Thursday, September 30, 2010

Quad Cities Marathon 2010

So last Sunday had disaster written all over it. I had registered and committed to doing the Quad Cities Marathon, that however was not the disastrous part since this was my 5th marathon the experience was not new to me. But several things did make it a gamble. This was my first marathon in the two years since I had knee surgery, I had originally planned to do the Des Moines Marathon but had cut my training short by 3 weeks because frankly I was pressed for time to get the long runs in. Speaking of long runs it turned out the longest training run I did was 16 miles and I walked part of that, I had also only ran three days a week to try and keep my knee in good shape. I had been mountain biking the other days. So although I knew I would finish, when and how tired I would be was a big old question mark.

So I got up at about 0430 Sunday morning and drove the 100 miles to Moline Il. I arrived at 0630 for a 0730 start. I found the check-in table and grabbed my swag bag, which included my number,timing chip, and coveted t-shirt. I continued to hydrate with one of the two 32 ounce Gatorades I had purchused at a convenience store on the way down. I had finished the other on the drive. The Quad Cities for those that don't know consists of Moline, IL.,Rock Island, Il., Davenport, Ia. and Bettendorf, Ia. The start line of the marathon would be in Moline but the race itself would go through all 4 cities.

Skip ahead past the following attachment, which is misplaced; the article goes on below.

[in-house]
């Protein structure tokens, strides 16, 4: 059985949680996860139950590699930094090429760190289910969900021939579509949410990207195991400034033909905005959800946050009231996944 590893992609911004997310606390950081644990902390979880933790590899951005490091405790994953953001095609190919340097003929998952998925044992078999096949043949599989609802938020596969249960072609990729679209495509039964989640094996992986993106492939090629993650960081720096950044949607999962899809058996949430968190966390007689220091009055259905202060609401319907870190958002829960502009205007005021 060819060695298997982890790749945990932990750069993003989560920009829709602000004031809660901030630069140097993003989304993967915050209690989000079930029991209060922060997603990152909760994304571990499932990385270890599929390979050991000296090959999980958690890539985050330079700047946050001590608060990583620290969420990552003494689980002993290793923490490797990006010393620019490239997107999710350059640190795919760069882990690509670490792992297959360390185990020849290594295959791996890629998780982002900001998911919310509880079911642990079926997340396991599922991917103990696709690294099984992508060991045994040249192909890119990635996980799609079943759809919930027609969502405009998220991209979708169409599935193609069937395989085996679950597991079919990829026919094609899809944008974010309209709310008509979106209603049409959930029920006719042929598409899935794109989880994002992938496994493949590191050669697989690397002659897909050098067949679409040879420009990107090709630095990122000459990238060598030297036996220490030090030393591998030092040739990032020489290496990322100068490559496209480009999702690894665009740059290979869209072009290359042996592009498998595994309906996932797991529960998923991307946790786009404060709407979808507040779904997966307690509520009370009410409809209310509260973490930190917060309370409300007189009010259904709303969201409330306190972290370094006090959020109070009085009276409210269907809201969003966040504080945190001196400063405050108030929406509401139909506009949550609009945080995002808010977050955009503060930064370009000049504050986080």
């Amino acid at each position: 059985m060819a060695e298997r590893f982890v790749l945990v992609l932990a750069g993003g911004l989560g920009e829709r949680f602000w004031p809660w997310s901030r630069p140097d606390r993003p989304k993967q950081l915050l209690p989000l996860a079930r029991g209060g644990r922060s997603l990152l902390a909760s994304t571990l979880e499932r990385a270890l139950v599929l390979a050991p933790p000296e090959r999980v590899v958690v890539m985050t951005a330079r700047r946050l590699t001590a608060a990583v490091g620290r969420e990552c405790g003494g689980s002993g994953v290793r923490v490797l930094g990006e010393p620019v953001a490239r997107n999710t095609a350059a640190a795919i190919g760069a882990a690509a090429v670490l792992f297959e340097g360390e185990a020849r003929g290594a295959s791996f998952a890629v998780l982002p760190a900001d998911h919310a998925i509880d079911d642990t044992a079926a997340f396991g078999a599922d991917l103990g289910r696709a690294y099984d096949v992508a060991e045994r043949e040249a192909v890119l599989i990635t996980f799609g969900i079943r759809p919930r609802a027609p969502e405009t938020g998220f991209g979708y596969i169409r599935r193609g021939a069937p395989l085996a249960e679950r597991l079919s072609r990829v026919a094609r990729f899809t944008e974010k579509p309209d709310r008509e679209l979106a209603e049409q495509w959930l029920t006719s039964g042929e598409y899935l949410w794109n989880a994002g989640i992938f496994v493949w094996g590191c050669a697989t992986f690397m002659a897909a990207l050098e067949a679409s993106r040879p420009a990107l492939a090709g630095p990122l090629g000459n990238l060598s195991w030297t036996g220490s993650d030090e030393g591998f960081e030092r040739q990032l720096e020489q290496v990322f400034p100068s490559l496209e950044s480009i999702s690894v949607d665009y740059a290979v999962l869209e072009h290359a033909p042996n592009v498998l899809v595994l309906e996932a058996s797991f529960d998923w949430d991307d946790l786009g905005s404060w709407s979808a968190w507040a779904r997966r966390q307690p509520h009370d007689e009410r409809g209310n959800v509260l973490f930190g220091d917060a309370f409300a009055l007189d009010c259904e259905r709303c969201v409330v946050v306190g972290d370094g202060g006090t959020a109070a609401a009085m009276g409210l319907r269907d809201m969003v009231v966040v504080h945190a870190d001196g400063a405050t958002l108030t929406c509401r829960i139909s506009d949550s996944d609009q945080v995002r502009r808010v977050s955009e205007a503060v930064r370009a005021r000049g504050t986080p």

Because of my apprehension about my training I decided to hang with a pace group something I had never really done before. I found the guy holding the sign indicating he would be running a 10:52 per mile pace which equated to a 4hr and 45 min marathon. I thought I could handle that pace. The gentleman acting as Pacer was named Paul W.  Paul had completed 26 other marathons and 3 ultra-marathons and was 54 years old. A good pacer must be congenial, conversational and above all stay on pace. Paul was all of these. Before the race started I hit the Porto Potty again and removed my hat for our national anthem. The race with started with the firing of a civil war cannon and off we went. Our pace group had about 10 people to start but more on that later.